As can be gleaned from examining graphs of interactions in the more easily measured digital layers, and as most participants will know from experience, the network-systems that emerged from the struggles of the last years display some ubiquitous characteristics of networks: ‘short chains [or paths], high clustering, and scale-free link distributions’.21Steven Strogatz, Sync: The Emerging Science of Spontaneous Order, London, Penguin, 2003, p. 256. The latter specifically means that node degree (the number of ties each node has) is subject to a power law, a statistical distribution generating a curve in which a relatively small number of highly connected nodes (hubs) is followed by a sharp drop to a long tail of nodes with slowly decreasing node degrees. Among the first to observe the same phenomenon across various different kinds of networks, were Albert-Lázló Barabási and Réka Albert, who in 1999 proposed a model of network formation that directly connects growth and scaling: as (most) networks expand, they produce this kind of statistical disparity.22Albert-Lázló Barabási and Réka Albert, “Emergence of Scaling in Random Networks”, Science, 286, 1999, pp. 509-512. This became known as the Albert-Barabási model.

So this would be the bad news: our networks are not only unequal, but they are so by mathematical necessity, and this is directly connected to how they develop. The consequence is inescapable: if by ‘horizontality’ we mean a situation where each node would have exactly the same degree or weight in a network as every other node at any given time, networks cannot give us that. That they cannot is not contingent or accidental, nor a temporary condition to be overcome, but an intrinsic property of what they are and how they grow. This does not come without good news, however. Firstly, the presence of power laws is widely recognised by scientists as a likely sign of a self-organising system. (Though, it must be stressed, networks do not appear to self-organise their way out of power laws.) Secondly, this kind of network – called scale-free because it has no ‘average’ nodes to speak of – occupies ‘a sweet spot between the unbuildable and the unusable’, because of highly connected hubs that clusters can communicate with each other through counterintuitively short paths between distant nodes, the so-called ‘small-world’ effect.23Shirky, Here Comes Everybody, p. 216. This also makes scale-free networks ‘highly resistant to random damage, since the average person doesn’t perform a critical function’ and so only a selective attack to several hubs at once could take them down.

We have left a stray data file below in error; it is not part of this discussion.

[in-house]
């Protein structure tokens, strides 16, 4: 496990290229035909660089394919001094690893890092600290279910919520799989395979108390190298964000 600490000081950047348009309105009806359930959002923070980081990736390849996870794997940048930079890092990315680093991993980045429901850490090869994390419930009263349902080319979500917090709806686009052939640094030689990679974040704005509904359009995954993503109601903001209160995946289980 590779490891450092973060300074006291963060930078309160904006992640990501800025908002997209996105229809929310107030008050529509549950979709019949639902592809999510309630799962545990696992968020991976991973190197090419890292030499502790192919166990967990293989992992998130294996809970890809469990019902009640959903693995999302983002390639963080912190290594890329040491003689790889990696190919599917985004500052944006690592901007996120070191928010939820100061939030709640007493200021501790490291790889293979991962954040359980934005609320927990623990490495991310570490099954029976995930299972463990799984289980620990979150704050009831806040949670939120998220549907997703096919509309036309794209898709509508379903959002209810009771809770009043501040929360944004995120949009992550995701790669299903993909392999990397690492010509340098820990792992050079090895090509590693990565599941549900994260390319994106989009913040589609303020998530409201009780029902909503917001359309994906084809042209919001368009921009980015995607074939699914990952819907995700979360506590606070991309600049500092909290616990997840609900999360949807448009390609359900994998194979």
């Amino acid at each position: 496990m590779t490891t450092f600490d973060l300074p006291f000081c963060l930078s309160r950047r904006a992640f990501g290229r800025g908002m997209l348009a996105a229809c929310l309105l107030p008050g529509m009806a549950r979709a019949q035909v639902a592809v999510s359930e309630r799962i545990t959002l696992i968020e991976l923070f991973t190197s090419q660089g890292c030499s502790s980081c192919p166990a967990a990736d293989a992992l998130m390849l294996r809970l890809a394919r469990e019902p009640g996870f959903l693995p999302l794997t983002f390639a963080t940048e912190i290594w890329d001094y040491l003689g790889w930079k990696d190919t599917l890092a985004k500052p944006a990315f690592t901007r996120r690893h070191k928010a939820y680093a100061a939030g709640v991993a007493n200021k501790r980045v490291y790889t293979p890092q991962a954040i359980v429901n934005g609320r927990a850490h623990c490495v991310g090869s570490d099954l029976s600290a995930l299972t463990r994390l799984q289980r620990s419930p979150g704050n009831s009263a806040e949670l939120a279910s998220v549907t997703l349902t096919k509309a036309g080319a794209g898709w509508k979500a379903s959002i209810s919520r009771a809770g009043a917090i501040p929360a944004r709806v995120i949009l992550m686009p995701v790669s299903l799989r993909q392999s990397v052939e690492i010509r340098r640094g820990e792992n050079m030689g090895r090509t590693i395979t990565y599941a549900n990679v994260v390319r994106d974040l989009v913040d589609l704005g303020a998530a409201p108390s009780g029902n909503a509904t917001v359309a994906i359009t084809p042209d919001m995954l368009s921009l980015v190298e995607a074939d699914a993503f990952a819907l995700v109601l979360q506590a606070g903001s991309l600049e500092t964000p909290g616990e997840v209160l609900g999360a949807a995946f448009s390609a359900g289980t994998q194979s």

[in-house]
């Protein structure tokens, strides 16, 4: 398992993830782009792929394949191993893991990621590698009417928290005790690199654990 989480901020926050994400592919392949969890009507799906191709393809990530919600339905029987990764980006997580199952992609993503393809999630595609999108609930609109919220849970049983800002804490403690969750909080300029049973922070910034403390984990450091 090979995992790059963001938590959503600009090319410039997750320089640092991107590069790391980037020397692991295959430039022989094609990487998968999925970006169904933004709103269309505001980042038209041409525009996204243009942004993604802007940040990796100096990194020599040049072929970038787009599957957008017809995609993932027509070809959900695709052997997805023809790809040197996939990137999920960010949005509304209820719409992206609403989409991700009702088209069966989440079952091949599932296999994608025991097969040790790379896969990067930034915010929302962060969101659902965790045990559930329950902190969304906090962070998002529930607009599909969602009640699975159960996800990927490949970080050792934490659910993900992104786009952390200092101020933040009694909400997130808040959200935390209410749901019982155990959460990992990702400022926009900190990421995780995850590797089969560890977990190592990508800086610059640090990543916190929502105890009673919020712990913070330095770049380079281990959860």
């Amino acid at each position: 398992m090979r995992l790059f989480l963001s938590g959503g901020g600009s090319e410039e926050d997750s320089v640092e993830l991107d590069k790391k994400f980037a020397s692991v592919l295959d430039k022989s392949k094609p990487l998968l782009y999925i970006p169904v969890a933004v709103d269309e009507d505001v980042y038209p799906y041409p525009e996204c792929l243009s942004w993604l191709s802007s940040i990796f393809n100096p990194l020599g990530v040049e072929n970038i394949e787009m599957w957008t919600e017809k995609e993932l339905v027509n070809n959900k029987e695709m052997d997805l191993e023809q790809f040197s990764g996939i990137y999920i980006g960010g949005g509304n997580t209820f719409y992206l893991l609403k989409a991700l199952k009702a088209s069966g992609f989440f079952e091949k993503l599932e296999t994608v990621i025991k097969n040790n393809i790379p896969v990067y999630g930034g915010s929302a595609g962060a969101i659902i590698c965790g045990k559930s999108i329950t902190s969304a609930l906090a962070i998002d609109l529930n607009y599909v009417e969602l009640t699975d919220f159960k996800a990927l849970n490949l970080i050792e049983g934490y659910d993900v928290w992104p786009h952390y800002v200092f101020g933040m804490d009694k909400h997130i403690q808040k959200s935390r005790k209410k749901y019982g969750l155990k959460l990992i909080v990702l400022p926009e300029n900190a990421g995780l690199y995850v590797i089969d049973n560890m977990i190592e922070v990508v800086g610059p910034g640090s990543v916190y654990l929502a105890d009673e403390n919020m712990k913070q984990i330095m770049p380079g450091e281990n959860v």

This places the network-systems of current struggles somewhere between the last two models put forward by Paul Baran, the ‘decentralised’ (each cluster presided over by a hub) and the ‘distributed’ (mesh-like).24The first one was, of course, ‘centralised’ (hub-and-spokes). Paul Baran, “On Distributed Communication Networks”, 1962. Yet while topological models are important, as they indicate generalisable properties, a graph is only a static image; we need to take the dynamic aspect into account. Apart from the continuous appearance and disappearance of nodes, these network-systems also display the continuous formation, transformation and dissolution of clusters, the continuous quantitative and qualitative transformation of ties, and consequently the continuous appearance, growth, shrinking and disappearance of hubs, from the quantitative point of view (number of ties) as well as the qualitative (their nature and strength). Besides, the proliferation of ties constantly produces redundancy, creating alternative paths between nodes that counteract the tendency for hubs to become critical to the network’s functioning.25As Baran observed (and visualisations show), in order to produce a decentralised network out of a centralised one, and a distributed network out of decentralised one, one has to add ties between nodes that are not hubs; that is, to increase redundancy. This continuous internal differentiation entitles us to describe them as distributed, even if – especially in their sparser peripheries and among small-degree nodes – we have something closer to a decentralised architecture.